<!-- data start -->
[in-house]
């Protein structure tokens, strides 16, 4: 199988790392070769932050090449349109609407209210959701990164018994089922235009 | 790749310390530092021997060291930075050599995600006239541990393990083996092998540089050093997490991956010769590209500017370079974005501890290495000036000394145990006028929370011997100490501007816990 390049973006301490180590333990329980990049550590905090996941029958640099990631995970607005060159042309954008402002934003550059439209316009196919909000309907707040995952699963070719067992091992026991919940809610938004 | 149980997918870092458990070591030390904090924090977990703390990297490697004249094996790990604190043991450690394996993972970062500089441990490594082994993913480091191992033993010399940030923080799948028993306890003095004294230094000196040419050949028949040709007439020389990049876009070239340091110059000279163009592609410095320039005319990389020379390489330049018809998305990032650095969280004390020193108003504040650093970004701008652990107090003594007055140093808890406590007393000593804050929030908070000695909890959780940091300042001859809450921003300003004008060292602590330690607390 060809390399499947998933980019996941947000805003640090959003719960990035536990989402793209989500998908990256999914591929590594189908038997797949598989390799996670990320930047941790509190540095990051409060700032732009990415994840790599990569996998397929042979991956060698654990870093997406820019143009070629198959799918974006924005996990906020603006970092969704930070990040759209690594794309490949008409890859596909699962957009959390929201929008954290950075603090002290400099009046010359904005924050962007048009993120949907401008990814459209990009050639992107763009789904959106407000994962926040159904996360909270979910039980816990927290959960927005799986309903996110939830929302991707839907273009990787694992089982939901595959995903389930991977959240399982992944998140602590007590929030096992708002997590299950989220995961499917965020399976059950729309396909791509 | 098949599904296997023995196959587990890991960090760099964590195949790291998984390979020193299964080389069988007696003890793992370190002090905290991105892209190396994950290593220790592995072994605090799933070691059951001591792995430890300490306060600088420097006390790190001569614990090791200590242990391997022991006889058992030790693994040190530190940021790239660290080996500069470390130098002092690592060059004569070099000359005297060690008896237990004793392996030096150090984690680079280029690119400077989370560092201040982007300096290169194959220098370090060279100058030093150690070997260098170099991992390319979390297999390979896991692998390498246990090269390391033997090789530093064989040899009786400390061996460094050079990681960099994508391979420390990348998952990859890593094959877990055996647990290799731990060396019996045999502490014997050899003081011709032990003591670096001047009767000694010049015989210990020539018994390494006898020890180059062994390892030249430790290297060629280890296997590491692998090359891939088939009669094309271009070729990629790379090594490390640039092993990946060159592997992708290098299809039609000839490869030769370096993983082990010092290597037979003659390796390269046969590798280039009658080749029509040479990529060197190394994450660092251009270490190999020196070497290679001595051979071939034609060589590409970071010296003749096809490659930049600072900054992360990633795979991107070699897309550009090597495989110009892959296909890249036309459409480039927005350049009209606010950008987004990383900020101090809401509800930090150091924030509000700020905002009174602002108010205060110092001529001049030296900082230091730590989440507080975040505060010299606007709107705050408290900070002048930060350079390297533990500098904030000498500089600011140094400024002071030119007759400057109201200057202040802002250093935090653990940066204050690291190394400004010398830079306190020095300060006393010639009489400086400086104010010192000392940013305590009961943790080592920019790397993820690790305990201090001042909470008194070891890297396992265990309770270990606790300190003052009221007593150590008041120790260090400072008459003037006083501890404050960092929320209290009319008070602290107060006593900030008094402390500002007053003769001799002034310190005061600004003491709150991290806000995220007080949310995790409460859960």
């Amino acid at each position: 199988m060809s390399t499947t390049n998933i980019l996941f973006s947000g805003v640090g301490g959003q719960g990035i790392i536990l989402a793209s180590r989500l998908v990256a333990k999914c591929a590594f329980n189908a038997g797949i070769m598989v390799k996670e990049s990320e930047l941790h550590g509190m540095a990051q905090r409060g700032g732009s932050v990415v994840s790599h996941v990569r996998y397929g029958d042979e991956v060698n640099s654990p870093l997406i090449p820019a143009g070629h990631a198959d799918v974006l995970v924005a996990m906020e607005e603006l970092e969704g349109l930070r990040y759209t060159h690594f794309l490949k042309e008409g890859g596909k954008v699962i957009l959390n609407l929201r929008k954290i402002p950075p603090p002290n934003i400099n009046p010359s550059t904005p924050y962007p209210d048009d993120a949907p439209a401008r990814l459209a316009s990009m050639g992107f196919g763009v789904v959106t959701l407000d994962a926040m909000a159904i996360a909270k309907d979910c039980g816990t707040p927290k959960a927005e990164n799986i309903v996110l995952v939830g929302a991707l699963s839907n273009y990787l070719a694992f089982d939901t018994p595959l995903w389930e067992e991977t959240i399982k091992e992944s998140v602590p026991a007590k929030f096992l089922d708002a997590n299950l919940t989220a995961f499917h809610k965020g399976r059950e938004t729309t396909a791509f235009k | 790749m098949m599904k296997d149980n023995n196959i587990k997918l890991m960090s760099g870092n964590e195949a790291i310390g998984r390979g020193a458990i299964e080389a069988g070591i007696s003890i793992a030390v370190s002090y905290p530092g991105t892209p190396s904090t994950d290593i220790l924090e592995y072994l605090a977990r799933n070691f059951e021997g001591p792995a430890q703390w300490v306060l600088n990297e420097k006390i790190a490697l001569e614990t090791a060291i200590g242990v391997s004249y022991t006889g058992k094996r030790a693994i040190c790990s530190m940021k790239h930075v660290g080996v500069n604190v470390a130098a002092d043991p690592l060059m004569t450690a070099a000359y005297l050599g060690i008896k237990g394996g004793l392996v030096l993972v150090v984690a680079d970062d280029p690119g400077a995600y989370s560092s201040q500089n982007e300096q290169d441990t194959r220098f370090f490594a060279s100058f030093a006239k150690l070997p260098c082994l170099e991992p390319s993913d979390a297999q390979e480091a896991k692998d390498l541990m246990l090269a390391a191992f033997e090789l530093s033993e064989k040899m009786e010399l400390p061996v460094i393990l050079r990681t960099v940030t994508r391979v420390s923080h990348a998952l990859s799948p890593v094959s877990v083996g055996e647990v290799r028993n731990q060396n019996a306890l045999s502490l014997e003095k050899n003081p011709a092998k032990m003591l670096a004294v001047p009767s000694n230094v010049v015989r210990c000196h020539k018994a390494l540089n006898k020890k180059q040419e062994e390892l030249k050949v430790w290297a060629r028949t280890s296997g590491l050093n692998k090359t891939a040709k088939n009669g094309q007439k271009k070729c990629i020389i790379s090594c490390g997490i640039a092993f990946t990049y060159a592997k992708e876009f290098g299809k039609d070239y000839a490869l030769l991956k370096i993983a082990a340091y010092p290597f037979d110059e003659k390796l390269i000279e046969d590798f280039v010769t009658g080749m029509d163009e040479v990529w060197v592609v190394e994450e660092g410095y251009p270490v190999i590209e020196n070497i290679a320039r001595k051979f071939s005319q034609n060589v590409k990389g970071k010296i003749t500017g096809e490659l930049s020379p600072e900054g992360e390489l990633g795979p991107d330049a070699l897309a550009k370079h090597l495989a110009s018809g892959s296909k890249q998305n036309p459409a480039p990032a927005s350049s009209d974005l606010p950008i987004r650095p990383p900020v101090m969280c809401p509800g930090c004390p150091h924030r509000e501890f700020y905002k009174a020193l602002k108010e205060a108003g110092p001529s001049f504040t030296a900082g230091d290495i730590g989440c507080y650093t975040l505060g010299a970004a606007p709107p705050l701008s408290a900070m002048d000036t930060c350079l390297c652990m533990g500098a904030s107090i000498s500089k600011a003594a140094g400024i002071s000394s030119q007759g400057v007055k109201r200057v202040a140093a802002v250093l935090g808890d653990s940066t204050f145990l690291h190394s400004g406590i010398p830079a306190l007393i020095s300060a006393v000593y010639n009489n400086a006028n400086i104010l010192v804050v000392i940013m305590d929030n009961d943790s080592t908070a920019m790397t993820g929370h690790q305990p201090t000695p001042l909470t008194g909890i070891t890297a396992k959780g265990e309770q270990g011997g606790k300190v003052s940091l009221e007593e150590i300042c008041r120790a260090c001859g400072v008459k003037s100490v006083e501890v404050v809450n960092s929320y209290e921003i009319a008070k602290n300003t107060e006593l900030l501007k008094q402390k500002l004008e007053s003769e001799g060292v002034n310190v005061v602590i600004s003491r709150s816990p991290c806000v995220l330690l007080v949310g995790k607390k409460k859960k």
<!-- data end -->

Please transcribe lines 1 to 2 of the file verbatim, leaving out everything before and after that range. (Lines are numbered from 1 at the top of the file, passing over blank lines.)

[in-house]
């Protein structure tokens, strides 16, 4: 199988790392070769932050090449349109609407209210959701990164018994089922235009 | 790749310390530092021997060291930075050599995600006239541990393990083996092998540089050093997490991956010769590209500017370079974005501890290495000036000394145990006028929370011997100490501007816990 390049973006301490180590333990329980990049550590905090996941029958640099990631995970607005060159042309954008402002934003550059439209316009196919909000309907707040995952699963070719067992091992026991919940809610938004 | 149980997918870092458990070591030390904090924090977990703390990297490697004249094996790990604190043991450690394996993972970062500089441990490594082994993913480091191992033993010399940030923080799948028993306890003095004294230094000196040419050949028949040709007439020389990049876009070239340091110059000279163009592609410095320039005319990389020379390489330049018809998305990032650095969280004390020193108003504040650093970004701008652990107090003594007055140093808890406590007393000593804050929030908070000695909890959780940091300042001859809450921003300003004008060292602590330690607390 060809390399499947998933980019996941947000805003640090959003719960990035536990989402793209989500998908990256999914591929590594189908038997797949598989390799996670990320930047941790509190540095990051409060700032732009990415994840790599990569996998397929042979991956060698654990870093997406820019143009070629198959799918974006924005996990906020603006970092969704930070990040759209690594794309490949008409890859596909699962957009959390929201929008954290950075603090002290400099009046010359904005924050962007048009993120949907401008990814459209990009050639992107763009789904959106407000994962926040159904996360909270979910039980816990927290959960927005799986309903996110939830929302991707839907273009990787694992089982939901595959995903389930991977959240399982992944998140602590007590929030096992708002997590299950989220995961499917965020399976059950729309396909791509 | 098949599904296997023995196959587990890991960090760099964590195949790291998984390979020193299964080389069988007696003890793992370190002090905290991105892209190396994950290593220790592995072994605090799933070691059951001591792995430890300490306060600088420097006390790190001569614990090791200590242990391997022991006889058992030790693994040190530190940021790239660290080996500069470390130098002092690592060059004569070099000359005297060690008896237990004793392996030096150090984690680079280029690119400077989370560092201040982007300096290169194959220098370090060279100058030093150690070997260098170099991992390319979390297999390979896991692998390498246990090269390391033997090789530093064989040899009786400390061996460094050079990681960099994508391979420390990348998952990859890593094959877990055996647990290799731990060396019996045999502490014997050899003081011709032990003591670096001047009767000694010049015989210990020539018994390494006898020890180059062994390892030249430790290297060629280890296997590491692998090359891939088939009669094309271009070729990629790379090594490390640039092993990946060159592997992708290098299809039609000839490869030769370096993983082990010092290597037979003659390796390269046969590798280039009658080749029509040479990529060197190394994450660092251009270490190999020196070497290679001595051979071939034609060589590409970071010296003749096809490659930049600072900054992360990633795979991107070699897309550009090597495989110009892959296909890249036309459409480039927005350049009209606010950008987004990383900020101090809401509800930090150091924030509000700020905002009174602002108010205060110092001529001049030296900082230091730590989440507080975040505060010299606007709107705050408290900070002048930060350079390297533990500098904030000498500089600011140094400024002071030119007759400057109201200057202040802002250093935090653990940066204050690291190394400004010398830079306190020095300060006393010639009489400086400086104010010192000392940013305590009961943790080592920019790397993820690790305990201090001042909470008194070891890297396992265990309770270990606790300190003052009221007593150590008041120790260090400072008459003037006083501890404050960092929320209290009319008070602290107060006593900030008094402390500002007053003769001799002034310190005061600004003491709150991290806000995220007080949310995790409460859960």